Awarding Credit for Same Courses in Different Degree Programs
The following defines circumstances under which the State Education Department considers it appropriate to give credit for the same coursework toward the requirements of different degrees. When a second baccalaureate or associate degree is conferred, it is assumed that a concentration in a second field has likewise been completed in a time span greater than required for one degree. The General Education courses that applied toward the first degree may count toward the Liberal Arts requirement of the second degree.
Further, the conferral of two baccalaureate or associate degrees should be reserved as a means of recognizing that a candidate has competencies in two essentially different areas. For example, if a person obtains a Bachelor of Arts in History, it would be entirely appropriate to confer on him a Bachelor of Business Administration or a Bachelor of Fine Arts, for these degrees represent professional preparations discrete from the learning identified by the Bachelor of Arts. However, it would not be appropriate to confer two Bachelors of Arts for double majors, say in English and Psychology, since multiple academic majors may be properly identified on the diploma. Nor would it be logical to award a Bachelor of Arts for a completed major in English and a Bachelor of Science for a concentration in Chemistry. If the liberal arts content is sufficient, one degree for both fields would be appropriate, for at this time the distinction between a Bachelor of Arts and Bachelor of Science in many instances is at best thin, if not completely lost.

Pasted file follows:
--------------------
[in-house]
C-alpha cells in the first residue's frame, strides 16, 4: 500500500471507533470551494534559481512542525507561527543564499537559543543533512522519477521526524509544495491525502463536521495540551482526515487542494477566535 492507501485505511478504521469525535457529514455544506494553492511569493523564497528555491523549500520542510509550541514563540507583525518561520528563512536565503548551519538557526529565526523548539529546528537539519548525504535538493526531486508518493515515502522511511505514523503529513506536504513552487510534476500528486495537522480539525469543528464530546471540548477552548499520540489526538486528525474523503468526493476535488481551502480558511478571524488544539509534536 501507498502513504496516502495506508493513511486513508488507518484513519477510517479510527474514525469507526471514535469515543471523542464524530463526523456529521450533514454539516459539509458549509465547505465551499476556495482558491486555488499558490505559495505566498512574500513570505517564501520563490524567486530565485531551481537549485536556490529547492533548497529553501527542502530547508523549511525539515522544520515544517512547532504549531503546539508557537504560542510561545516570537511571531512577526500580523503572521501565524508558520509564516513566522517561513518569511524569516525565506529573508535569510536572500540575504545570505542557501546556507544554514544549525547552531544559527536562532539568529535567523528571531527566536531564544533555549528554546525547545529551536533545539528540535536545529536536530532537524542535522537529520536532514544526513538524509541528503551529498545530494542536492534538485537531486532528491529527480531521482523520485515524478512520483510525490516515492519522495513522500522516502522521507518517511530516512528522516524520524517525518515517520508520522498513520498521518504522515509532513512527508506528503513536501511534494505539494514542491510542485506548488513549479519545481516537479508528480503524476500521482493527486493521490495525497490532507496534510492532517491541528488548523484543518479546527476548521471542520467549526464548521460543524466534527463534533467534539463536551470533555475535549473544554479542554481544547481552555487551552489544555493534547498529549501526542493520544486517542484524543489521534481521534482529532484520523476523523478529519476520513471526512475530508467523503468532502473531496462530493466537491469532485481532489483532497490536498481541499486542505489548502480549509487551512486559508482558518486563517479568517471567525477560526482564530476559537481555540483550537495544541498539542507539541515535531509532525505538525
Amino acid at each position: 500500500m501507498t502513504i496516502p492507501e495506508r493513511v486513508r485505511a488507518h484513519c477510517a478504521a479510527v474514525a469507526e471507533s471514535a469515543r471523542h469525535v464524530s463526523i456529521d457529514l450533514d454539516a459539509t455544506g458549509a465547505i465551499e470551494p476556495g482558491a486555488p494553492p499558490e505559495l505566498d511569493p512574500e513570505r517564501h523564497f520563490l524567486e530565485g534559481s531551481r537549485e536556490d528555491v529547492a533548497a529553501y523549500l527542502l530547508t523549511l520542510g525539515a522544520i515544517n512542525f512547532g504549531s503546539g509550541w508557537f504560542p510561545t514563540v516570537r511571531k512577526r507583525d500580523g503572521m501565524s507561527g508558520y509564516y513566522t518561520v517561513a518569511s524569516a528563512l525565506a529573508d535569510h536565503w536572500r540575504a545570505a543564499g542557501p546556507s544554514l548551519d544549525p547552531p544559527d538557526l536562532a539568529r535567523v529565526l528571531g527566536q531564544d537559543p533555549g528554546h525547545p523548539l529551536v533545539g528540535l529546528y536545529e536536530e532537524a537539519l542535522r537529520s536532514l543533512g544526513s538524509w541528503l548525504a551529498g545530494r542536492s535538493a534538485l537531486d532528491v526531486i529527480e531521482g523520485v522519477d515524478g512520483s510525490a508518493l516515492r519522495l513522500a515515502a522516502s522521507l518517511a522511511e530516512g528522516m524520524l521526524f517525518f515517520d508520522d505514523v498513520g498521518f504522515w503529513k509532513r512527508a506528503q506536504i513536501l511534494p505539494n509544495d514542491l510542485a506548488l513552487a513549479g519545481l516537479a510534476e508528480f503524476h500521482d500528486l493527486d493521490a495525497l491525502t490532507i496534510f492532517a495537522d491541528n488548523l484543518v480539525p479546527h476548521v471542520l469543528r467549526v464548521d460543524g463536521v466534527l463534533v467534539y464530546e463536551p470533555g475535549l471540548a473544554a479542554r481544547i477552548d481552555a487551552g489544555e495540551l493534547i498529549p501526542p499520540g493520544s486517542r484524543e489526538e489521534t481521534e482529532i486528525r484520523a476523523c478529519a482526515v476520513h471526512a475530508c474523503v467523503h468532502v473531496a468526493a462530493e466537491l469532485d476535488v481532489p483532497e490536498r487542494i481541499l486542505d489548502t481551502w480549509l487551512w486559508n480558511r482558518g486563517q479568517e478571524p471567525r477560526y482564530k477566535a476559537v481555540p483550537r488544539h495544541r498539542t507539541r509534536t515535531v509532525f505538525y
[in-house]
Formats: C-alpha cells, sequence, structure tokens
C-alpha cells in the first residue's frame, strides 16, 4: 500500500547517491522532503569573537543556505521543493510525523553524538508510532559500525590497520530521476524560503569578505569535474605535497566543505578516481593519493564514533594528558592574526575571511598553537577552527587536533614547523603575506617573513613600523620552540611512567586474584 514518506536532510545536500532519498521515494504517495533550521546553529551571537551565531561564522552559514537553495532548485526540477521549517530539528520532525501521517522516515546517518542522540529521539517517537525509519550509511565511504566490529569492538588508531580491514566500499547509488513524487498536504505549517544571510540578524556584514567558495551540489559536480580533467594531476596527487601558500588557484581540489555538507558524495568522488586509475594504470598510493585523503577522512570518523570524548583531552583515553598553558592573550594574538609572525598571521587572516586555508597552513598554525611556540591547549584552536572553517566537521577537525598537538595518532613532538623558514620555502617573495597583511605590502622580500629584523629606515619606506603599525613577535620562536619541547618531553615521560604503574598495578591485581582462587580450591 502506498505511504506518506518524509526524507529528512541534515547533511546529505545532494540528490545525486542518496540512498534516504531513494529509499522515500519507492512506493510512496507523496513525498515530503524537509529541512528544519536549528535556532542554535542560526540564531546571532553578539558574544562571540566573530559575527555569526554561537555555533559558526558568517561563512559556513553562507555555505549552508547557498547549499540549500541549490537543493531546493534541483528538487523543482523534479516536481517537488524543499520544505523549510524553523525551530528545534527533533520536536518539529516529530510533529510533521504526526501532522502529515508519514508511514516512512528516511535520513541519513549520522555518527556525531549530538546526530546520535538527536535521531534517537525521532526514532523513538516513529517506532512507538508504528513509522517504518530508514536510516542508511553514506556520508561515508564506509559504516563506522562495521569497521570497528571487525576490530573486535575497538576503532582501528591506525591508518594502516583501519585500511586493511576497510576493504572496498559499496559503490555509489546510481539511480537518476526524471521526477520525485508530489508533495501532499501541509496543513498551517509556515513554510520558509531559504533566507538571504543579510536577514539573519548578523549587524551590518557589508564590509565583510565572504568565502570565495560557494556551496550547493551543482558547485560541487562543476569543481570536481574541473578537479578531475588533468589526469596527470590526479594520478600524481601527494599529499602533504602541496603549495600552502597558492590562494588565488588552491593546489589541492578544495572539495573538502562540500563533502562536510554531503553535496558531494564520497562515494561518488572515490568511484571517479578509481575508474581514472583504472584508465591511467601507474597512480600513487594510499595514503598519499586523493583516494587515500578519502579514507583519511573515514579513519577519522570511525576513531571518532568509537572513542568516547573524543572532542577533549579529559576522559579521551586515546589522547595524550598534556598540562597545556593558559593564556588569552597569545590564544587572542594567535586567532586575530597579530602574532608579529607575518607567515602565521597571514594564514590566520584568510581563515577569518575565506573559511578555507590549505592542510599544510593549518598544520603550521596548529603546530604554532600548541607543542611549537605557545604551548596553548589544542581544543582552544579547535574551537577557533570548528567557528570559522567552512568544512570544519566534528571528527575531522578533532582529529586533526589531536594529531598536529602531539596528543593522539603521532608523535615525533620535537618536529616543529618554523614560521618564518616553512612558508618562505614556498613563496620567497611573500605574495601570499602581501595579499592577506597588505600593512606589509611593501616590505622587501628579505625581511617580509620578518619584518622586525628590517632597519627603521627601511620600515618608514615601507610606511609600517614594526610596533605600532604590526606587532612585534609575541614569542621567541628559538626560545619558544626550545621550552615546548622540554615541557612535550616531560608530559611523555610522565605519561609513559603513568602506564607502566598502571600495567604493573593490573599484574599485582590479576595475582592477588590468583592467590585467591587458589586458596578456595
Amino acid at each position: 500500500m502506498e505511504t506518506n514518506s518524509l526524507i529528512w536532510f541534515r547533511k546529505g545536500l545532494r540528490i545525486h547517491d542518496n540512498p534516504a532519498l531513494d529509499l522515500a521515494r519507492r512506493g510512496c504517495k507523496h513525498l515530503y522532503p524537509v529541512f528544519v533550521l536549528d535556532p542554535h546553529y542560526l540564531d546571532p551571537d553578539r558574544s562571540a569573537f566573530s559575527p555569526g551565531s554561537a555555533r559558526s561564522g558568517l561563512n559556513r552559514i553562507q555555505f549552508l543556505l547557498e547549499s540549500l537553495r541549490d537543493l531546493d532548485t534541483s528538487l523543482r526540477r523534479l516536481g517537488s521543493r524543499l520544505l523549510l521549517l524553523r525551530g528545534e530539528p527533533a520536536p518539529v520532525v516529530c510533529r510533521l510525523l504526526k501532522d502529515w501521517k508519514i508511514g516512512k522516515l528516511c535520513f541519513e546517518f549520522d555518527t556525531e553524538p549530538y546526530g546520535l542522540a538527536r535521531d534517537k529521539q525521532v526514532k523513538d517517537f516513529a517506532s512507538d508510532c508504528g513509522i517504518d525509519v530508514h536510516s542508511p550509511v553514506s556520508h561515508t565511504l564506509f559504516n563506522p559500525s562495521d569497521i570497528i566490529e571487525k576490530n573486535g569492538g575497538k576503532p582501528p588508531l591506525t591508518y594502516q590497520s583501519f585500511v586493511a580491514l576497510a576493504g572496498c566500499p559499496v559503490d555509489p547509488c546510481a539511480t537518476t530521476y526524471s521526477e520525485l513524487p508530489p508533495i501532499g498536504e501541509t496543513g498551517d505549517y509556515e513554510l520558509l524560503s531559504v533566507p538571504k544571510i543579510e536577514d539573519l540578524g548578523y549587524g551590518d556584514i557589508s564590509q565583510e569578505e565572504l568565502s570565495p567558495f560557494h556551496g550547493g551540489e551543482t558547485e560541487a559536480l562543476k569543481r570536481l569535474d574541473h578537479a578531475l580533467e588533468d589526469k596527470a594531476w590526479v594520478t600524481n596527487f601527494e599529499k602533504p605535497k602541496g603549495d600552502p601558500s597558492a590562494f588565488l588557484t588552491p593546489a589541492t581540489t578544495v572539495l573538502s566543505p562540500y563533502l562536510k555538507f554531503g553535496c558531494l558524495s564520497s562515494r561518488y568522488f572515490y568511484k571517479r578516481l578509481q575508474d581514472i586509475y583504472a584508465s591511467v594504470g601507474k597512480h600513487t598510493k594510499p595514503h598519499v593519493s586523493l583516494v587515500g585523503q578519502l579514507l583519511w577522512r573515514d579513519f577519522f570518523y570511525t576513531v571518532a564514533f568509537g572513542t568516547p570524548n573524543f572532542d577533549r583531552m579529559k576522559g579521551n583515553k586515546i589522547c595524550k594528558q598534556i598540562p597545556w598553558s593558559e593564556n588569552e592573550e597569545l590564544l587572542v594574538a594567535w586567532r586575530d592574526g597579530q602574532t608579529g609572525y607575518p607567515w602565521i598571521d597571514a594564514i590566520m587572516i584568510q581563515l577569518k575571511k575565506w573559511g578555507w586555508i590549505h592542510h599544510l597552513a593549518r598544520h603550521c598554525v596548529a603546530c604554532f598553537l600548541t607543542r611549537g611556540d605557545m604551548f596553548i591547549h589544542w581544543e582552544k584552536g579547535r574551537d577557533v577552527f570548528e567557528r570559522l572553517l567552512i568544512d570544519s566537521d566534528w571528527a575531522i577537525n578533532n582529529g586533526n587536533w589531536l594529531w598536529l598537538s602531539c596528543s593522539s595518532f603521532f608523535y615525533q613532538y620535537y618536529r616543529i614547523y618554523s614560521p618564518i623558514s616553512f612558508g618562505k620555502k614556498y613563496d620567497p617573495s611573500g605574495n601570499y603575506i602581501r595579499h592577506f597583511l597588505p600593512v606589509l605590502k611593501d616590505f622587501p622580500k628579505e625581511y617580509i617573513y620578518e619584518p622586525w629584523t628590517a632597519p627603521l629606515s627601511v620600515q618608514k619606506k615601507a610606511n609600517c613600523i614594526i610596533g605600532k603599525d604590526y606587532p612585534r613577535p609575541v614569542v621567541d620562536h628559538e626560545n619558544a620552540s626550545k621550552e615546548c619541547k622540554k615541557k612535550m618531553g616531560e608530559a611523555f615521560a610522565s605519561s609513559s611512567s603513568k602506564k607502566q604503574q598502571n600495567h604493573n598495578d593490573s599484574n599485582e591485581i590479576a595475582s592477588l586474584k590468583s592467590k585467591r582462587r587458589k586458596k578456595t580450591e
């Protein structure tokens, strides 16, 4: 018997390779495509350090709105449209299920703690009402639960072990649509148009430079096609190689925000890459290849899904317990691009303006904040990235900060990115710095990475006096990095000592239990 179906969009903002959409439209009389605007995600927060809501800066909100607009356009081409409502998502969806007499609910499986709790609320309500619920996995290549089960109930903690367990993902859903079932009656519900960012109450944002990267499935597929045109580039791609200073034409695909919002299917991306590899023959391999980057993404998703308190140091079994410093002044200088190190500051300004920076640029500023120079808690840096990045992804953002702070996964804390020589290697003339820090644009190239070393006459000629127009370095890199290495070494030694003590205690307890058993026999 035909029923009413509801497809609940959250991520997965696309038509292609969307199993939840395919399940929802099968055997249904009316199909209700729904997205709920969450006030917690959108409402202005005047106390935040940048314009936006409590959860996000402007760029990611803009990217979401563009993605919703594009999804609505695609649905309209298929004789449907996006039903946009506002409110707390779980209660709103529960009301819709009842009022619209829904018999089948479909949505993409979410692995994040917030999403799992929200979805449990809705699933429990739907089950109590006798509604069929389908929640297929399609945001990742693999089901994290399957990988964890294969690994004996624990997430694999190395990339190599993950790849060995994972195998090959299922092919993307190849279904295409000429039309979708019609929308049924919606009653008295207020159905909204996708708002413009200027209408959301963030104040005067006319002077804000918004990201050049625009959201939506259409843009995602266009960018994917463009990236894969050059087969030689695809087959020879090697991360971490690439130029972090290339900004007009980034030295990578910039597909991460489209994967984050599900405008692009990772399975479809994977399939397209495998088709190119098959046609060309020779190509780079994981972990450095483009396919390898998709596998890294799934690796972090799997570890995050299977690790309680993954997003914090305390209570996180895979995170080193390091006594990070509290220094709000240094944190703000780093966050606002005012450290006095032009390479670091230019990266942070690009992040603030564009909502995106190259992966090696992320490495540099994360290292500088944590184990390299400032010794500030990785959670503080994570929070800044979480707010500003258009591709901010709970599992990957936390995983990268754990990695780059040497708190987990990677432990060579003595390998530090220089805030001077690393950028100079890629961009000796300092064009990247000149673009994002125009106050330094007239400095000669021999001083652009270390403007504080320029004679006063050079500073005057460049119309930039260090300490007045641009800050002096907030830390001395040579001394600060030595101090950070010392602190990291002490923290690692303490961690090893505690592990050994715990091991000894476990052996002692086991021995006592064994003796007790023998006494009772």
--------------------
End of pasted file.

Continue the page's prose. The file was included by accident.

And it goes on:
In the case of graduate and professional degrees the double counting of courses rarely arises. In some rare instances, however, there may be overlap in requirements. For example, in law and certain areas of Business Administration, there are identical courses required for the degrees. If coursework in these instances is highly duplicative, it may legitimately be counted as fulfilling the requirements of different degrees.
In the case of combined Bachelors/Master's programs, so long as the outstanding students admitted to these programs successfully complete graduate-level courses that assume the more rudimentary knowledge taught on the undergraduate level, or so long as they master graduate courses that cover the content of undergraduate courses, there is no reason why they should not receive both undergraduate and graduate credit for the same work.